11. March 2012 · Comments Off · Categories: Angie, Children's Books, Contemporary Fiction, Fiction · Tags:

Out of My Mind by Sharon M. Draper, 295 pages, read by Angie, on 03/11/2012

Melody is not like other children. She has cerebral palsy (CP), she can’t talk, she can’t walk, she can’t feed herself, she is completely dependent on those around her. However, she is extremely smart even if no one realizes it. She has a photographic memory; she remembers everything she has ever heard or seen. Melody has always been in the “special” class at school, but this year in 5th grade she is integrated into normal classes. She has also always been limited in her what she can say by her speech board, but that will all change when she gets a MediTalker to help her speak for herself. This is Melody’s story. It is about how she deals with life and how those around her deal with her.

I really enjoyed this book. I think Draper did an excellent job of showing what it is like to live with CP. I believe her daughter has CP so she does have personal experience to draw from. Melody is an inspirational character and one you really want to cheer for. She does not let her disability get her down even though she does have bad days. Her story makes you look at yourself a little differently and how you live your life and how you treat those around you.

As wonderful as I thought this book was I don’t think it is without flaws. I wonder about Melody’s situation in regards to real life. Would she really be in a special ed classroom until 5th grade when she is as bright as she is? She has a speech board but there are several times that she can’t tell her family things…why couldn’t she spell it out? Maybe this was just left out of the book but even as smart as she was wouldn’t she need some kind of language therapy or something to learn speech if she has never spoken or written language? Like I said maybe that is not written but it is implied but it really did seem like Melody was super smart (a little too smart maybe to be realistic) and didn’t need any help figuring things out; all she needed was something to help her talk.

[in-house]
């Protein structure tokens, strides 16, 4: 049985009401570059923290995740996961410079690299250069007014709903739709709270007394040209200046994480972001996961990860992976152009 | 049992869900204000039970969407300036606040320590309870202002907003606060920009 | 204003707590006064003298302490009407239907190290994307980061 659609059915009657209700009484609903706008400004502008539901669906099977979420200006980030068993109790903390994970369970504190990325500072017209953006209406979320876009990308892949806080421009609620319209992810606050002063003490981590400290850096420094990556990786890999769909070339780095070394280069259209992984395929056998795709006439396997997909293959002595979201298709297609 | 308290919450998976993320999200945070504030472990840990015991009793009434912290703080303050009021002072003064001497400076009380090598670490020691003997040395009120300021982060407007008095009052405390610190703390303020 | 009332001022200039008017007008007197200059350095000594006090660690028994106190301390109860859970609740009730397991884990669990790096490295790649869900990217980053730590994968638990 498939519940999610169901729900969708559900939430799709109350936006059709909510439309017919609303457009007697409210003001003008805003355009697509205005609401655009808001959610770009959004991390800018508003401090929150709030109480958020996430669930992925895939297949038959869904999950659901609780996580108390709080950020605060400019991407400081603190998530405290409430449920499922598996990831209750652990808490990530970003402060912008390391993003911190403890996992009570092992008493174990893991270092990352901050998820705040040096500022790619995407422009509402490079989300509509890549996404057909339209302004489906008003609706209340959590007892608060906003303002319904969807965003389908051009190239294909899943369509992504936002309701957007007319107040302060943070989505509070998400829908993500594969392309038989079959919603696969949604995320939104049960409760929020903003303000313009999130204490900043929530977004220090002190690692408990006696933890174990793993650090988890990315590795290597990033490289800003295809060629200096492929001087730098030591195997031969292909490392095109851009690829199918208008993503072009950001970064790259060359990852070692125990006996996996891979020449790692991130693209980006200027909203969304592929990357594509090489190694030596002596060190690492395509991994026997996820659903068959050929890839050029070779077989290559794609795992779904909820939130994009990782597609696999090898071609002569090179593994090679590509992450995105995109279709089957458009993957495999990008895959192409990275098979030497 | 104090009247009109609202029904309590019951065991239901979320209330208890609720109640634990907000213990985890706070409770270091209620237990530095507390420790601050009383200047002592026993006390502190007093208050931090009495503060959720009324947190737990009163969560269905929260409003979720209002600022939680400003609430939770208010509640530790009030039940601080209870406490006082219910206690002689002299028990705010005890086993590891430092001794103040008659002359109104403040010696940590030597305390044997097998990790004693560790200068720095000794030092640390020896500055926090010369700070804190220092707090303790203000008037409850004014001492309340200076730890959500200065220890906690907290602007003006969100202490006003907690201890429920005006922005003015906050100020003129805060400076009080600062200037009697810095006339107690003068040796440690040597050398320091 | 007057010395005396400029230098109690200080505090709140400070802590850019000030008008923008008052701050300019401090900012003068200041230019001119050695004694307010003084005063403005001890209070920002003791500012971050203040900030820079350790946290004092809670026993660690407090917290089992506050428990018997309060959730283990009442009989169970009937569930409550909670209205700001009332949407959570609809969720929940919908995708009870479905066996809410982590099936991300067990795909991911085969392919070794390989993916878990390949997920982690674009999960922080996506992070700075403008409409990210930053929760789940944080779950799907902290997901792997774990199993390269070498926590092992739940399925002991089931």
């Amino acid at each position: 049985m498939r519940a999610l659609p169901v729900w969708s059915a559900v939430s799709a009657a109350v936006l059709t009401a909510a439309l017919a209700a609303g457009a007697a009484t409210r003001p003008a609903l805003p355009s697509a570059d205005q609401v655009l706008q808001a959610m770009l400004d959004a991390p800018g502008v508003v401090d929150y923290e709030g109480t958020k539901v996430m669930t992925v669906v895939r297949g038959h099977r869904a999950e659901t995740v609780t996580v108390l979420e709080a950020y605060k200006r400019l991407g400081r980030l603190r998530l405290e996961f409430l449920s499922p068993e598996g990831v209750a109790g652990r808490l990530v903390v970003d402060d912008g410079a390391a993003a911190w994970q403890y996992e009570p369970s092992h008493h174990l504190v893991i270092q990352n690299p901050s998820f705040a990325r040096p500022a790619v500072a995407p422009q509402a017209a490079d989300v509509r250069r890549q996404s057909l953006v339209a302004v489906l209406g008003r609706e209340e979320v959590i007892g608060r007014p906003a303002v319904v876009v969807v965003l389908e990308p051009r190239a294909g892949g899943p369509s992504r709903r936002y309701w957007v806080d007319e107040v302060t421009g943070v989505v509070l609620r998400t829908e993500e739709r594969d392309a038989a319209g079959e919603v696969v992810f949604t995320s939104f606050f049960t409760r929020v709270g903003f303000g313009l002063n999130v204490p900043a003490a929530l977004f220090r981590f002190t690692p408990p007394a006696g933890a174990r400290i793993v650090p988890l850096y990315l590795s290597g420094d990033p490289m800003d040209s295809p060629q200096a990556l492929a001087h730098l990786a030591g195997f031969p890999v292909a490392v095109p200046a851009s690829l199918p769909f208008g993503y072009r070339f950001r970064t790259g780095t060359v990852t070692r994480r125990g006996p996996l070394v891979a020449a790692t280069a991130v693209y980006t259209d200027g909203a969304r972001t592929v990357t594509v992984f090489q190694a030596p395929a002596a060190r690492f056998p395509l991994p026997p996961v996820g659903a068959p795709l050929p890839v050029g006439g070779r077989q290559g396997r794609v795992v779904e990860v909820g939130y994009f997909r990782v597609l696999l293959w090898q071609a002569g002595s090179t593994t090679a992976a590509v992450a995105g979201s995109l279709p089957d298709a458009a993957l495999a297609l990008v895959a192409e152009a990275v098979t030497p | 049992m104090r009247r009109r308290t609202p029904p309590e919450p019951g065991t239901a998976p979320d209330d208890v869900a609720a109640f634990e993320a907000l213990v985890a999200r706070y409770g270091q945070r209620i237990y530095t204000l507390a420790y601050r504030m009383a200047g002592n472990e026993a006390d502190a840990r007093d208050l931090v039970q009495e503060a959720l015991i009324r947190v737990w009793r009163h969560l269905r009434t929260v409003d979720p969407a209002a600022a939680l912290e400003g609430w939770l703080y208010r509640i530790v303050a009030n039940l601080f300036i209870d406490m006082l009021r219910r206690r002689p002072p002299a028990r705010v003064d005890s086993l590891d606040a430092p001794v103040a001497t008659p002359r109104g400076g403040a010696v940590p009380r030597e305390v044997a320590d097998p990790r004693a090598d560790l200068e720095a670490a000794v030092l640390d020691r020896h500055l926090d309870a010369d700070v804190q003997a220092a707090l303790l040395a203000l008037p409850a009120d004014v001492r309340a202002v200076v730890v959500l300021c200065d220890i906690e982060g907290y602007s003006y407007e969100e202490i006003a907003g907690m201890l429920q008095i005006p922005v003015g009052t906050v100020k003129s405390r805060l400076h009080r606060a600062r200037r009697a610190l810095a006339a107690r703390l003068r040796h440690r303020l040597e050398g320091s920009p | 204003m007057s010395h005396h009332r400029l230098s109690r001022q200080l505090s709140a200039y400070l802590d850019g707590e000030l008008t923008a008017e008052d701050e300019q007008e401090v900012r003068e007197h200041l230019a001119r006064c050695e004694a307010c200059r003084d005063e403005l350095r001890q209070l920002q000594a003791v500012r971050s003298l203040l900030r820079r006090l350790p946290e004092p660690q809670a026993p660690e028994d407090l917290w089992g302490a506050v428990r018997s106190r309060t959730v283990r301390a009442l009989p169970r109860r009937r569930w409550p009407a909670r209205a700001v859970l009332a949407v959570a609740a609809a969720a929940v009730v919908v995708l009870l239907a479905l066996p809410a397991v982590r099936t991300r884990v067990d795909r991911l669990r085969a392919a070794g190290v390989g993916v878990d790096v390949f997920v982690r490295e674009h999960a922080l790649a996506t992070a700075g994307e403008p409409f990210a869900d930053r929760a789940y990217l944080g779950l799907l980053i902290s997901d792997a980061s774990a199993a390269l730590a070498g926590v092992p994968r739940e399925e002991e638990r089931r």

The other thing I thought was really out of place was the ending with Penny. I thought that was thrown in out of no where and didn’t fit with the rest of what was going on at that point in the book. At that point the school drama was front and center and should have been the climax of the book. Then you throw in this chapter about Penny that just throws things off. I didn’t think it fit and I really didn’t think it was needed. I thought Draper should have stuck to the school issues and ended there.

Overall this was an excellent book despite my issues with it. It raises awareness of a disability that is not often discussed in children’s literature and it does it in a respectful and powerful way. I think kids will enjoy Melody’s story and be moved by it. 2012-13 Missouri Mark Twain Award Nominee.

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